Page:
April Vollmer – Japanese Woodcut Goes International

April Vollmer is a New York artist and writer with an M.F.A. from Hunter College, whose work focuses on mokuhanga. Her woodcut prints have been exhibited internationally; she has taught many workshops across the U.S. and is an instructor at the Lower East Side Printshop. She was on the board of the First and Second Mokuhanga Conferences in Japan, and is Communications Attaché for the Third. Her book Japanese Woodblock Print Workshop was released by Watson-Guptill in 2015.

Presentation Title: 

Japanese Woodcut Goes International: the Evolution and Influence of an Independent Japanese Mokuhanga Training Program

Introducing the Floating World to the International Artist Community

Nagasawa Art Park; Mi-Lab Residency Program; International Mokuhanga Conferences


Over the last two decades there has been a growing interest in Japanese woodblock, mokuhanga, outside Japan because it is water-based and does not require the use of a press. The Nagasawa Art Park residency program and its successor Mi-Lab (Mokuhanga Innovation Laboratory) have been of special importance in promoting an understanding of mokuhanga as a creative practice outside Japan. These programs focused on short-term residencies to train mid-career artists from a variety of locations who might promote the technique in their home countries. Because many of the participants were or later became teachers the influence of the program has been greatly magnified over time. These programs have expanded to include a research residency at Mi-Lab, professional development classes for Japanese artists and short classes in mokuhanga at the Tokyo office, which also includes a gallery space. In addition to the residency program, the associated International Mokuhanga Conference, held every three years, has provided a significant meeting place for alumni, educators, printmakers and others interested in the materials, history and technique of mokuhanga.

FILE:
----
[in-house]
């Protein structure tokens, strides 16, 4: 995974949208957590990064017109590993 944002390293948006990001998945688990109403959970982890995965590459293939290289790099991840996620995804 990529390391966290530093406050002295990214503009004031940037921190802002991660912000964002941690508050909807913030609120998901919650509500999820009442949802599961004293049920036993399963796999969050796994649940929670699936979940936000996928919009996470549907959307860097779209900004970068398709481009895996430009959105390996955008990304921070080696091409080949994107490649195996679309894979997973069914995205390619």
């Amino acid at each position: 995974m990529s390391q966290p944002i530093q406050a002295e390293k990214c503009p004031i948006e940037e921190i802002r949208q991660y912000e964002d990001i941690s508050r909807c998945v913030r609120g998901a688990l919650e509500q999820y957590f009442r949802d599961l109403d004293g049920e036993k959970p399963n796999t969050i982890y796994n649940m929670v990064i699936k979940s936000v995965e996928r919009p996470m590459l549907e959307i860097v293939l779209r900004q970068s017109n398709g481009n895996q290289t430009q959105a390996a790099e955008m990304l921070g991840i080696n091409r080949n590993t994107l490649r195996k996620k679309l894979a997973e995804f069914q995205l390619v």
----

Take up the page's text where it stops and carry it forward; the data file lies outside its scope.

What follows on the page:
The timing of these Japanese programs coincided with a new appreciation for this nineteenth century technique reflecting a transformation in the way printmaking is done today. A new environmental awareness, increased concerns about safety, and an emphasis on flexibility and mixing media, along with a broader cultural overview, are elements that make Japanese woodblock especially relevant in contemporary printmaking studios. These characteristics have made mokuhanga a significant bridge in promoting the growth of residencies and participation in conferences and exchanges for Japanese as well as international artists. The programs initiated by Keiko Kadota have made this connection clear and have connected many artists across cultures.